My watch list
my.chemeurope.com  
Login  

Taxane



  The taxanes are diterpenes produced by the plants of the genus Taxus (yews). As their name suggests, they were first derived from natural sources, but some have been synthesized artificially. Taxanes include paclitaxel and docetaxel. Paclitaxel was originally derived from the Pacific yew tree.

Additional recommended knowledge

Taxanes have been used to produce various chemotherapy drugs. The principal mechanism of the taxane class of drugs is the disruption of microtubule function. It does this by stabilizing GDP-bound tubulin in the microtubule. Microtubules are essential to cell division, and taxanes therefore stop this - a "frozen mitosis". Thus, taxanes are essentially mitotic inhibitors. In contrast to the taxanes, the vinca alkaloids destroy mitotic spindles. Both, taxanes and vinca alkaloids are therefore named spindle poisons or mitosis poisons, but they act in different ways. Taxanes are also thought to be radiosensitizing.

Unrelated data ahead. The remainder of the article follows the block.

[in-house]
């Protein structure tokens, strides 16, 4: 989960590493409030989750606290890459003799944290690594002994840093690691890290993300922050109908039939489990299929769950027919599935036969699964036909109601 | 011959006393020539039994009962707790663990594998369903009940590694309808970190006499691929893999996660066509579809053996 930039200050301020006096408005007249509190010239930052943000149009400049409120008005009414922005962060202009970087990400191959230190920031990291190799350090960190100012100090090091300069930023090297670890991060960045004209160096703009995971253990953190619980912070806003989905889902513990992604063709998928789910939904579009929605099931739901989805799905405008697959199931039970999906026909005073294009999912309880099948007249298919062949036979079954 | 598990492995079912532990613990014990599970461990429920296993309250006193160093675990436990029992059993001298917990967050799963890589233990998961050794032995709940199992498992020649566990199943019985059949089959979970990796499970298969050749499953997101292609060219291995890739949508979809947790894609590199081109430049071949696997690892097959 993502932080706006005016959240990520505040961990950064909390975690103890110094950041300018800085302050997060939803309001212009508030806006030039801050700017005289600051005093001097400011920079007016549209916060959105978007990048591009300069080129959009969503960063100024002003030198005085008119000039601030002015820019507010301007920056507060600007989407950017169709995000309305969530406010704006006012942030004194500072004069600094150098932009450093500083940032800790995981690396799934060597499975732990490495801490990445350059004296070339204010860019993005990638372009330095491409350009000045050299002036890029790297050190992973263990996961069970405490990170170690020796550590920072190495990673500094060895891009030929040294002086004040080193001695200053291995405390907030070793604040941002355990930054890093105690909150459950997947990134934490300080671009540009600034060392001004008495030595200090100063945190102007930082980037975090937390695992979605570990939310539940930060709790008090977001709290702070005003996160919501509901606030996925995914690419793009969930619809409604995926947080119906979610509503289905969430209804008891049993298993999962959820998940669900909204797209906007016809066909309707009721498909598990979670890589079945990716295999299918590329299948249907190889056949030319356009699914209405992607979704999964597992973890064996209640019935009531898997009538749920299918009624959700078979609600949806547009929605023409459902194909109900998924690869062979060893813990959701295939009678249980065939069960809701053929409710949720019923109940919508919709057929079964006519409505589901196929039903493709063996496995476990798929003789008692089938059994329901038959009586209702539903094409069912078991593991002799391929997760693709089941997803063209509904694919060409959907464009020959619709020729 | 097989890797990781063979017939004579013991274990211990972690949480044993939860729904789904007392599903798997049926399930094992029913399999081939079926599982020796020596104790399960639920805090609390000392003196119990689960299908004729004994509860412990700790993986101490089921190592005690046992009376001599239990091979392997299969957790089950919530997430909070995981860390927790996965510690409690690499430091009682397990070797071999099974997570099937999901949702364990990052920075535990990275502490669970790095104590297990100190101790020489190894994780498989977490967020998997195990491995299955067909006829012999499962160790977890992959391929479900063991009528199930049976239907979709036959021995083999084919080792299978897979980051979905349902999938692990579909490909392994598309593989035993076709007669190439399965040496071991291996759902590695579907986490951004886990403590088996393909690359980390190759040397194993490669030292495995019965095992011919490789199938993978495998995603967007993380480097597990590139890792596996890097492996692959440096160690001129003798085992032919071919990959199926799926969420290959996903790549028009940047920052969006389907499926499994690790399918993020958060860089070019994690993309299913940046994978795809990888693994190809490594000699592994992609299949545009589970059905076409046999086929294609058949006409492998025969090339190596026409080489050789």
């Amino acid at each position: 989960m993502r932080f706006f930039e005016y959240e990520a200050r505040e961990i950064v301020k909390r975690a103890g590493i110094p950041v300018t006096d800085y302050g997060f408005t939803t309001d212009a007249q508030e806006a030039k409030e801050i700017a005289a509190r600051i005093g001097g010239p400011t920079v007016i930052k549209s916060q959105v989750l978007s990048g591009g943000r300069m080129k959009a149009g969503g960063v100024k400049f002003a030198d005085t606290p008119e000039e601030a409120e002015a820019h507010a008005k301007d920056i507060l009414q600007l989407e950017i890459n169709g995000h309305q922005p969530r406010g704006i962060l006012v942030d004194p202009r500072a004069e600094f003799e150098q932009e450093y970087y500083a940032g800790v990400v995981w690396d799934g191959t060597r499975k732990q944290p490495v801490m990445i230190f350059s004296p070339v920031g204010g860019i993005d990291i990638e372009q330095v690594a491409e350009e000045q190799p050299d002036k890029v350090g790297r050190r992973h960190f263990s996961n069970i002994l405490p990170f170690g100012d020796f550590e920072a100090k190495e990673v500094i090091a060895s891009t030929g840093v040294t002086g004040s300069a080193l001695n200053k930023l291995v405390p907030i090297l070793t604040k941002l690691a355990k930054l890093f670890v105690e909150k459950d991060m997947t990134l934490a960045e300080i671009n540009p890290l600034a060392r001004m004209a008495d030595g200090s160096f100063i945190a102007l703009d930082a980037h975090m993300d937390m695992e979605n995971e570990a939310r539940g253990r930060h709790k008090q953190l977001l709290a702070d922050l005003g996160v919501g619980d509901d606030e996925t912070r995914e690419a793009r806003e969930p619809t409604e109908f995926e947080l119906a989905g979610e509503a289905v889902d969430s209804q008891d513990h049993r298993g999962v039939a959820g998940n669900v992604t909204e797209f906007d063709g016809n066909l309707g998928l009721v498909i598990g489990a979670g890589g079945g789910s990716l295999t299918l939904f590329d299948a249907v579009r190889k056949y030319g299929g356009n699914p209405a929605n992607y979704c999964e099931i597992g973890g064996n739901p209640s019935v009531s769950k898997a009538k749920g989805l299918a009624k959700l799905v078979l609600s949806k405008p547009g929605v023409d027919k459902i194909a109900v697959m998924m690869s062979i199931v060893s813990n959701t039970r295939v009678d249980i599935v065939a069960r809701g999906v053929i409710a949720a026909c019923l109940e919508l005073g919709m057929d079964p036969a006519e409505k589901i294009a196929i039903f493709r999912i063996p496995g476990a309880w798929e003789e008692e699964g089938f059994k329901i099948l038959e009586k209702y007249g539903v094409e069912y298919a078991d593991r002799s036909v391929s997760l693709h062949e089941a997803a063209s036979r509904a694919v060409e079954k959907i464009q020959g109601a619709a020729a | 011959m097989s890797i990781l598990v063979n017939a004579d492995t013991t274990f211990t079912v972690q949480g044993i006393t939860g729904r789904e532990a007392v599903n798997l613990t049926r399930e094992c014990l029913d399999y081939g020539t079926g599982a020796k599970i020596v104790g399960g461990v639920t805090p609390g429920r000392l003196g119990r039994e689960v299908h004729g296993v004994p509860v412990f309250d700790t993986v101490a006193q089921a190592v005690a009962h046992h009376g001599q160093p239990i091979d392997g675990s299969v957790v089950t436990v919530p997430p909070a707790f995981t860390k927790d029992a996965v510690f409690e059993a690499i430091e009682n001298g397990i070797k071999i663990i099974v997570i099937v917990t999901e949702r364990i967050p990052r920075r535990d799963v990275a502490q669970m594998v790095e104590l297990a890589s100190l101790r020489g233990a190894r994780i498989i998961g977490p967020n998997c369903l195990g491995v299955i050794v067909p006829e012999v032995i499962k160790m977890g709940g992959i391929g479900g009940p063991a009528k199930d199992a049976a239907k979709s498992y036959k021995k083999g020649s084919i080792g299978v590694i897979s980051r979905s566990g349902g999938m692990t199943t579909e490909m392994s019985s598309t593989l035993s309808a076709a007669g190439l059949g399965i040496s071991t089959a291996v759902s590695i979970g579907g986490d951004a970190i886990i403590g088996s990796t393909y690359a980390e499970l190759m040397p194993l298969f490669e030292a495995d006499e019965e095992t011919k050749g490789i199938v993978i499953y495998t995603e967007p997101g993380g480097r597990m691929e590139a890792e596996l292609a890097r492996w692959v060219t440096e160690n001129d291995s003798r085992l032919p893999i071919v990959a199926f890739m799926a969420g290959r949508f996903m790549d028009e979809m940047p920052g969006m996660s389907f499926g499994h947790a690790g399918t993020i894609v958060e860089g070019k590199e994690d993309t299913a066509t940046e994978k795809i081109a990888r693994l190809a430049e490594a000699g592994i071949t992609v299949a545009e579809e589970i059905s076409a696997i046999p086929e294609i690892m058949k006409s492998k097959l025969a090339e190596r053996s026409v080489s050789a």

This article is licensed under the GNU Free Documentation License. It uses material from the Wikipedia article "Taxane". A list of authors is available in Wikipedia.
Your browser is not current. Microsoft Internet Explorer 6.0 does not support some functions on Chemie.DE